In the 15th century, wealthy and worldly individuals collected illuminated manuscripts, hand-written books embellished with exquisite illustrations and gilded decoration. While predominantly popular in Medieval Europe, this practice was also prevalent in the Middle East, culminating in enchanting works like The Miscellany of Iskander Sultan.
This beautiful book was commissioned by Jalāl al-Dīn Iskandar Sultan ibn ‘Umar Shaykh, southern Iran's ruler from 1409 through 1414. Though the tiny manuscript measures just 5 by 7 inches, it features a comprehensive collection of “miscellaneous” texts, ranging from religious tales and lyrical poetry to prose on alchemy, astronomy, astrology, geometry, history, medicine, and even Islamic law. Though seemingly unrelated, these subjects were chosen by Iskander Sultan, who would have taken the small book with him on his travels.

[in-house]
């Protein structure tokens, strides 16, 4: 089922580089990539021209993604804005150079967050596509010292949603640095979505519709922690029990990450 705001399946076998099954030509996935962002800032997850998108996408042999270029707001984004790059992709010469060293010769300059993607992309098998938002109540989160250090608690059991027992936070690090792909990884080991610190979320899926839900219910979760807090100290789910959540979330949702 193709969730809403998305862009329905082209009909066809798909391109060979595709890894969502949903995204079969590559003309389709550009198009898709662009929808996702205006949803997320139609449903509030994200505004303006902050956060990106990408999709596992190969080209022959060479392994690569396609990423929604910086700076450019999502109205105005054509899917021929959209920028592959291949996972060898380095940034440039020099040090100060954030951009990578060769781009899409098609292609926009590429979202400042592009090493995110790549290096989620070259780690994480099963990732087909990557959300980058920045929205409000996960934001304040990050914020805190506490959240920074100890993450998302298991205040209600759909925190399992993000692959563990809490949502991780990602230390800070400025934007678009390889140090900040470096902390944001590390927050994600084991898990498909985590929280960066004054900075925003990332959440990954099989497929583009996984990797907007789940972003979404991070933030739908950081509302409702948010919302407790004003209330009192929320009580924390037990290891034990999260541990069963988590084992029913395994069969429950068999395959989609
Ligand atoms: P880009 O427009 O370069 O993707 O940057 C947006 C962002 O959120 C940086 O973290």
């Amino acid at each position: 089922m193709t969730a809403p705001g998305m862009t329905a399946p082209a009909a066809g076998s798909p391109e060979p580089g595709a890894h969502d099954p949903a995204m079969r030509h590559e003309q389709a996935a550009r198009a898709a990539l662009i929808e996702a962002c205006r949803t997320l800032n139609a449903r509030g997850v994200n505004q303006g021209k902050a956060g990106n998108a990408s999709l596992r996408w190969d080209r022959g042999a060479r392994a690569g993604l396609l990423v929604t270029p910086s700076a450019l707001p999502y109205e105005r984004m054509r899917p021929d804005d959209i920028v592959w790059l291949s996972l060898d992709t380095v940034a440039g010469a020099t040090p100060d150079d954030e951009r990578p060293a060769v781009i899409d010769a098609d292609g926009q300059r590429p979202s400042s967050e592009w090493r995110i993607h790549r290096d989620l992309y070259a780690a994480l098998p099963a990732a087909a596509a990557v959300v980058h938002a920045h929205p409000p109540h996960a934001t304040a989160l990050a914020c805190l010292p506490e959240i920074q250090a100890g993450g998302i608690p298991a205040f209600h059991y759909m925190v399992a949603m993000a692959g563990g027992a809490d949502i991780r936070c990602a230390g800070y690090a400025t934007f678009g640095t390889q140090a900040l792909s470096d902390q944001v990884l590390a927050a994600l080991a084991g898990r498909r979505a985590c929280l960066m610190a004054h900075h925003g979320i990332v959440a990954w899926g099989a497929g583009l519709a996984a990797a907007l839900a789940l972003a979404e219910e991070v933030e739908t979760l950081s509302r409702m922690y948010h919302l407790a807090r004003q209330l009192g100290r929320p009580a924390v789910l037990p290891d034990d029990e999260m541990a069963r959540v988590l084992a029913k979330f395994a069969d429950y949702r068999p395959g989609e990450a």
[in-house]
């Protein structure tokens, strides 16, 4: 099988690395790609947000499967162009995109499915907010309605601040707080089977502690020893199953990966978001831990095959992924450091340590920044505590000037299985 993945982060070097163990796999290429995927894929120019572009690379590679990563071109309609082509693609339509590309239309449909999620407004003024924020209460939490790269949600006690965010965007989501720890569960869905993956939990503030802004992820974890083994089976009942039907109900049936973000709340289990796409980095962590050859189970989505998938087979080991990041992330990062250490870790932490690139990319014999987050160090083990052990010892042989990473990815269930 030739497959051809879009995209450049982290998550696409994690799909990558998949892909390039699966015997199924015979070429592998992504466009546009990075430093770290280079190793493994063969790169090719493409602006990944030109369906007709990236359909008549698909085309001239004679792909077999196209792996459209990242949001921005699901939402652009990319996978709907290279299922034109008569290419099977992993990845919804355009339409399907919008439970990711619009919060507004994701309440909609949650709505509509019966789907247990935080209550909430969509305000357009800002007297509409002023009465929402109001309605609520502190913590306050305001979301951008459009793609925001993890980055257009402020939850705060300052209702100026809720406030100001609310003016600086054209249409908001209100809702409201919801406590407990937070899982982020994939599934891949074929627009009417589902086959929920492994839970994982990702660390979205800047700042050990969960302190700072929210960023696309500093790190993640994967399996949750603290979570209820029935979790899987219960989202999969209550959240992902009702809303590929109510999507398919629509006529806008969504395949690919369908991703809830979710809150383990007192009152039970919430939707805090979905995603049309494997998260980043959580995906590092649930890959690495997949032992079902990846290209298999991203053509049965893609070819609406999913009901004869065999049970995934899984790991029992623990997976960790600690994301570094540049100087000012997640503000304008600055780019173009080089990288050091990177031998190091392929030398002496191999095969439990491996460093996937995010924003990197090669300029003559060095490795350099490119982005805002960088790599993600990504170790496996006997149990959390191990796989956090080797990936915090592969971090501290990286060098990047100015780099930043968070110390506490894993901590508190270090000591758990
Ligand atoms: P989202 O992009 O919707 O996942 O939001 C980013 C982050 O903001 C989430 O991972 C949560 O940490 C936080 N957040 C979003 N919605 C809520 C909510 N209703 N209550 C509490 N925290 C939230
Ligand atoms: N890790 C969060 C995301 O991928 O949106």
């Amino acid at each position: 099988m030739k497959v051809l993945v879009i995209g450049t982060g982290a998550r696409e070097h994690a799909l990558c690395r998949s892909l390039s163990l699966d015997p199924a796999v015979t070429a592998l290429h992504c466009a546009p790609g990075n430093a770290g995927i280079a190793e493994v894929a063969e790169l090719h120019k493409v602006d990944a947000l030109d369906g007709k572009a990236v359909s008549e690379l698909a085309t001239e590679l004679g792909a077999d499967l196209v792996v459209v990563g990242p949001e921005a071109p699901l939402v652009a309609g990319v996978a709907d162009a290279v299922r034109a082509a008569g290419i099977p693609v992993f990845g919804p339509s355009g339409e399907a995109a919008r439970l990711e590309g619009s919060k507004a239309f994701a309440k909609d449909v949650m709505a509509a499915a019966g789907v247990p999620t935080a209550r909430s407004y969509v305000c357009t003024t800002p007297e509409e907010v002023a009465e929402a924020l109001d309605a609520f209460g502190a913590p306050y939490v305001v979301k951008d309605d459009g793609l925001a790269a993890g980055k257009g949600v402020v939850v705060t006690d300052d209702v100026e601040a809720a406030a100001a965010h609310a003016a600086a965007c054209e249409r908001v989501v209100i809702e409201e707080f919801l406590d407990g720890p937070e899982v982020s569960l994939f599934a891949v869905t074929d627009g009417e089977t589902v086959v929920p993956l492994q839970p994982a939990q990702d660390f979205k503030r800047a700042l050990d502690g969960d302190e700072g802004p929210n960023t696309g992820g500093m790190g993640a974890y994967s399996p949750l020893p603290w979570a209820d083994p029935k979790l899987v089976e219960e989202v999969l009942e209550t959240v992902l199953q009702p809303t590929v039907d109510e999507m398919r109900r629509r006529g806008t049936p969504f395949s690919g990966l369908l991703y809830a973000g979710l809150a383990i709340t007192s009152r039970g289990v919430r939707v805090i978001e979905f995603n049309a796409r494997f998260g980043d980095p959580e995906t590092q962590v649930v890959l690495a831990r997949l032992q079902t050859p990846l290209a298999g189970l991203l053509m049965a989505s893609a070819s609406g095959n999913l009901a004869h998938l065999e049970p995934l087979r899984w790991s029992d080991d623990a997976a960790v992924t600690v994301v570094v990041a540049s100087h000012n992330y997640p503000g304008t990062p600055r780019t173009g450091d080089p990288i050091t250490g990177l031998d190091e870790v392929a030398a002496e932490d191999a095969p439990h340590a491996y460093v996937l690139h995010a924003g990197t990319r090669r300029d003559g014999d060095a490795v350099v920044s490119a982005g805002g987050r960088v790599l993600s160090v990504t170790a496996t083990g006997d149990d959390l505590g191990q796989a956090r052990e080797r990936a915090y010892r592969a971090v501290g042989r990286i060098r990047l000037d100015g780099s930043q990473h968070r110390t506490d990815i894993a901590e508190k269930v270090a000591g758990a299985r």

While its treatises are fascinating, The Miscellany of Iskander Sultan is particularly revered for its illustrations, which are rendered in jewel-like tones, including the treasured ultramarine pigment. Featuring a hodgepodge of intricate patterns, these delicate drawings take on a collage-like quality, which is further emphasized by the beautiful borders and Islamic motifs that adorn each page.
The British Library has recently added this gem to its digitized collection, allowing you to virtually leaf through its ornate pages. See the wondrous work with your own eyes by visiting the library's website.
The British Library has digitized The Miscellany of Iskander Sultan, a 15th-century Persian manuscript.
The small book is known for its beautiful illustrations and “miscellaneous” collection of treatises.
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h/t: [The British Library Blog, KOTTKE]
All images via the British Library.
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